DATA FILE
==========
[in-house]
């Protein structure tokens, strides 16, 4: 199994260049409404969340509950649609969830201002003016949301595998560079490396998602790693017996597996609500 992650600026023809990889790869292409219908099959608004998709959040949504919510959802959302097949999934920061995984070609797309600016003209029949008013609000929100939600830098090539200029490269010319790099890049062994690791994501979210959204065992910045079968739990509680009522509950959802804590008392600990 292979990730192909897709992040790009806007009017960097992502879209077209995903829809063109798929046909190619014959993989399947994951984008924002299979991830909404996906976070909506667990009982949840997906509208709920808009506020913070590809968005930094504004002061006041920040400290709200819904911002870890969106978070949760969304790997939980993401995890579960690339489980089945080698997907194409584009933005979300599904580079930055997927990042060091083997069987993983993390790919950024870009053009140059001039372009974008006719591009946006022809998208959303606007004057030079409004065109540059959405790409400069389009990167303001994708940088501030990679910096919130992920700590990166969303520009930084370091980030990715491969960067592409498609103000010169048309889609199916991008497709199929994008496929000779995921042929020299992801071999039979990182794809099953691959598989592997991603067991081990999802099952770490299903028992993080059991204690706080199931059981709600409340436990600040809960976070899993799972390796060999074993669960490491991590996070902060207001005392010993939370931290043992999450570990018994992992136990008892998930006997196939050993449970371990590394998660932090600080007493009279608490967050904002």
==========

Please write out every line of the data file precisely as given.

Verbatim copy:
[in-house]
């Protein structure tokens, strides 16, 4: 199994260049409404969340509950649609969830201002003016949301595998560079490396998602790693017996597996609500 992650600026023809990889790869292409219908099959608004998709959040949504919510959802959302097949999934920061995984070609797309600016003209029949008013609000929100939600830098090539200029490269010319790099890049062994690791994501979210959204065992910045079968739990509680009522509950959802804590008392600990 292979990730192909897709992040790009806007009017960097992502879209077209995903829809063109798929046909190619014959993989399947994951984008924002299979991830909404996906976070909506667990009982949840997906509208709920808009506020913070590809968005930094504004002061006041920040400290709200819904911002870890969106978070949760969304790997939980993401995890579960690339489980089945080698997907194409584009933005979300599904580079930055997927990042060091083997069987993983993390790919950024870009053009140059001039372009974008006719591009946006022809998208959303606007004057030079409004065109540059959405790409400069389009990167303001994708940088501030990679910096919130992920700590990166969303520009930084370091980030990715491969960067592409498609103000010169048309889609199916991008497709199929994008496929000779995921042929020299992801071999039979990182794809099953691959598989592997991603067991081990999802099952770490299903028992993080059991204690706080199931059981709600409340436990600040809960976070899993799972390796060999074993669960490491991590996070902060207001005392010993939370931290043992999450570990018994992992136990008892998930006997196939050993449970371990590394998660932090600080007493009279608490967050904002």